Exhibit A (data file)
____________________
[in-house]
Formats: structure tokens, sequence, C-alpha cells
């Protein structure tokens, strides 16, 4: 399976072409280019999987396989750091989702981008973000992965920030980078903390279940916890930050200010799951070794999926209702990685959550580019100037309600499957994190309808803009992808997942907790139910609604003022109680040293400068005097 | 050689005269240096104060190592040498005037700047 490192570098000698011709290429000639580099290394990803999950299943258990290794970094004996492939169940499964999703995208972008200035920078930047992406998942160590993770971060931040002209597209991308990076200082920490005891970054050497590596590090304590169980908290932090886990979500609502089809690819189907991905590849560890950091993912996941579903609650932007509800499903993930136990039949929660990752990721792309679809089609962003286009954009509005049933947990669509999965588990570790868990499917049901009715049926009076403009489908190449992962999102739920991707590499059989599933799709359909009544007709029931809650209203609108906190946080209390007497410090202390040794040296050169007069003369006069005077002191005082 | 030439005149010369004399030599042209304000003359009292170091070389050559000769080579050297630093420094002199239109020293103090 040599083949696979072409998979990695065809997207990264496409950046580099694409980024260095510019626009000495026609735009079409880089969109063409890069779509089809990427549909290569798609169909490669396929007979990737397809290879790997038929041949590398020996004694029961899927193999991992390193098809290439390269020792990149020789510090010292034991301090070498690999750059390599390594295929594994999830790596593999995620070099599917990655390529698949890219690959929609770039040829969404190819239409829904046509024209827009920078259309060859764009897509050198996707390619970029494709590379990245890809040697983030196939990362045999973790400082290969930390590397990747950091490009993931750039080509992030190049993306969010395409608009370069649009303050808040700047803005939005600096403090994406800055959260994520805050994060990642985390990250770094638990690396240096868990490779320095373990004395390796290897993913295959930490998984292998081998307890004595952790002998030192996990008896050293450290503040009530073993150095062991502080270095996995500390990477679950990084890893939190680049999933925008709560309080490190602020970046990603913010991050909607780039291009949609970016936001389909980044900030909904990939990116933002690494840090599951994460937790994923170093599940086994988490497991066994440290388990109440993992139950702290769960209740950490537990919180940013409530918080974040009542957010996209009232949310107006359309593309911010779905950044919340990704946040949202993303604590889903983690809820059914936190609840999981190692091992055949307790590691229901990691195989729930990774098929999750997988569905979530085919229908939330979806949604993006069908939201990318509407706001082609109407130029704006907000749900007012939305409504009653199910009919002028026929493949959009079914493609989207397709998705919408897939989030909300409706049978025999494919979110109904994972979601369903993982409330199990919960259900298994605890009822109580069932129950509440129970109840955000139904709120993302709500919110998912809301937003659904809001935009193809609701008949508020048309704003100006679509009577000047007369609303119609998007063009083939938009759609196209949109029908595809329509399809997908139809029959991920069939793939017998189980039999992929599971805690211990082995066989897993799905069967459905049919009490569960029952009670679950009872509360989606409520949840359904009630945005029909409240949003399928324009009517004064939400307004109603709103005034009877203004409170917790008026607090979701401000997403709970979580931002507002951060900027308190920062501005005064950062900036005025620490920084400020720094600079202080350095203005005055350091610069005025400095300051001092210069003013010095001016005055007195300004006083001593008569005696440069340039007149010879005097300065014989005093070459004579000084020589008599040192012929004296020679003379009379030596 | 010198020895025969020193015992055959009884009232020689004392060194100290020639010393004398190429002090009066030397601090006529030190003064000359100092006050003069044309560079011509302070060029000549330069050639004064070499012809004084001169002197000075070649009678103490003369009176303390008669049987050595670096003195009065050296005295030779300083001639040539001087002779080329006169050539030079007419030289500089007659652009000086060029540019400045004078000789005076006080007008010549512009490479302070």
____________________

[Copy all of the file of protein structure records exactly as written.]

[in-house]
Formats: structure tokens, sequence, C-alpha cells
């Protein structure tokens, strides 16, 4: 399976072409280019999987396989750091989702981008973000992965920030980078903390279940916890930050200010799951070794999926209702990685959550580019100037309600499957994190309808803009992808997942907790139910609604003022109680040293400068005097 | 050689005269240096104060190592040498005037700047 490192570098000698011709290429000639580099290394990803999950299943258990290794970094004996492939169940499964999703995208972008200035920078930047992406998942160590993770971060931040002209597209991308990076200082920490005891970054050497590596590090304590169980908290932090886990979500609502089809690819189907991905590849560890950091993912996941579903609650932007509800499903993930136990039949929660990752990721792309679809089609962003286009954009509005049933947990669509999965588990570790868990499917049901009715049926009076403009489908190449992962999102739920991707590499059989599933799709359909009544007709029931809650209203609108906190946080209390007497410090202390040794040296050169007069003369006069005077002191005082 | 030439005149010369004399030599042209304000003359009292170091070389050559000769080579050297630093420094002199239109020293103090 040599083949696979072409998979990695065809997207990264496409950046580099694409980024260095510019626009000495026609735009079409880089969109063409890069779509089809990427549909290569798609169909490669396929007979990737397809290879790997038929041949590398020996004694029961899927193999991992390193098809290439390269020792990149020789510090010292034991301090070498690999750059390599390594295929594994999830790596593999995620070099599917990655390529698949890219690959929609770039040829969404190819239409829904046509024209827009920078259309060859764009897509050198996707390619970029494709590379990245890809040697983030196939990362045999973790400082290969930390590397990747950091490009993931750039080509992030190049993306969010395409608009370069649009303050808040700047803005939005600096403090994406800055959260994520805050994060990642985390990250770094638990690396240096868990490779320095373990004395390796290897993913295959930490998984292998081998307890004595952790002998030192996990008896050293450290503040009530073993150095062991502080270095996995500390990477679950990084890893939190680049999933925008709560309080490190602020970046990603913010991050909607780039291009949609970016936001389909980044900030909904990939990116933002690494840090599951994460937790994923170093599940086994988490497991066994440290388990109440993992139950702290769960209740950490537990919180940013409530918080974040009542957010996209009232949310107006359309593309911010779905950044919340990704946040949202993303604590889903983690809820059914936190609840999981190692091992055949307790590691229901990691195989729930990774098929999750997988569905979530085919229908939330979806949604993006069908939201990318509407706001082609109407130029704006907000749900007012939305409504009653199910009919002028026929493949959009079914493609989207397709998705919408897939989030909300409706049978025999494919979110109904994972979601369903993982409330199990919960259900298994605890009822109580069932129950509440129970109840955000139904709120993302709500919110998912809301937003659904809001935009193809609701008949508020048309704003100006679509009577000047007369609303119609998007063009083939938009759609196209949109029908595809329509399809997908139809029959991920069939793939017998189980039999992929599971805690211990082995066989897993799905069967459905049919009490569960029952009670679950009872509360989606409520949840359904009630945005029909409240949003399928324009009517004064939400307004109603709103005034009877203004409170917790008026607090979701401000997403709970979580931002507002951060900027308190920062501005005064950062900036005025620490920084400020720094600079202080350095203005005055350091610069005025400095300051001092210069003013010095001016005055007195300004006083001593008569005696440069340039007149010879005097300065014989005093070459004579000084020589008599040192012929004296020679003379009379030596 | 010198020895025969020193015992055959009884009232020689004392060194100290020639010393004398190429002090009066030397601090006529030190003064000359100092006050003069044309560079011509302070060029000549330069050639004064070499012809004084001169002197000075070649009678103490003369009176303390008669049987050595670096003195009065050296005295030779300083001639040539001087002779080329006169050539030079007419030289500089007659652009000086060029540019400045004078000789005076006080007008010549512009490479302070």